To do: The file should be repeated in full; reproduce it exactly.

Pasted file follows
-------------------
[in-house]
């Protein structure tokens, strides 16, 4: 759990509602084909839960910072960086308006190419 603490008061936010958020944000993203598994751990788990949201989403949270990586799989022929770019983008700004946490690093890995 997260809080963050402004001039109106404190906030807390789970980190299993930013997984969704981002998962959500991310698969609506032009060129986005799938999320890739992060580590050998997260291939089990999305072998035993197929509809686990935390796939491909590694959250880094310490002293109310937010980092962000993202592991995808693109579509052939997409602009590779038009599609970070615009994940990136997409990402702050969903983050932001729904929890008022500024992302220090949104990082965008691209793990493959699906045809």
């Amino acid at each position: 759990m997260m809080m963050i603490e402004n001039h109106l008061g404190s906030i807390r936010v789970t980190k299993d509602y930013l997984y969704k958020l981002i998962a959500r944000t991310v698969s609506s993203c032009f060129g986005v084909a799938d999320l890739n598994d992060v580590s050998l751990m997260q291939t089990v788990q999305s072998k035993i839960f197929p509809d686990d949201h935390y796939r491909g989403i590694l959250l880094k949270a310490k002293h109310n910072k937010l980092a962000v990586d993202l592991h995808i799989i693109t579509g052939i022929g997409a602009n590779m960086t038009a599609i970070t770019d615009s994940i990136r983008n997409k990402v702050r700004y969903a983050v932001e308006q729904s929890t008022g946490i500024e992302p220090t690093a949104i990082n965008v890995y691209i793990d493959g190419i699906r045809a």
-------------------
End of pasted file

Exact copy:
[in-house]
């Protein structure tokens, strides 16, 4: 759990509602084909839960910072960086308006190419 603490008061936010958020944000993203598994751990788990949201989403949270990586799989022929770019983008700004946490690093890995 997260809080963050402004001039109106404190906030807390789970980190299993930013997984969704981002998962959500991310698969609506032009060129986005799938999320890739992060580590050998997260291939089990999305072998035993197929509809686990935390796939491909590694959250880094310490002293109310937010980092962000993202592991995808693109579509052939997409602009590779038009599609970070615009994940990136997409990402702050969903983050932001729904929890008022500024992302220090949104990082965008691209793990493959699906045809």
């Amino acid at each position: 759990m997260m809080m963050i603490e402004n001039h109106l008061g404190s906030i807390r936010v789970t980190k299993d509602y930013l997984y969704k958020l981002i998962a959500r944000t991310v698969s609506s993203c032009f060129g986005v084909a799938d999320l890739n598994d992060v580590s050998l751990m997260q291939t089990v788990q999305s072998k035993i839960f197929p509809d686990d949201h935390y796939r491909g989403i590694l959250l880094k949270a310490k002293h109310n910072k937010l980092a962000v990586d993202l592991h995808i799989i693109t579509g052939i022929g997409a602009n590779m960086t038009a599609i970070t770019d615009s994940i990136r983008n997409k990402v702050r700004y969903a983050v932001e308006q729904s929890t008022g946490i500024e992302p220090t690093a949104i990082n965008v890995y691209i793990d493959g190419i699906r045809a």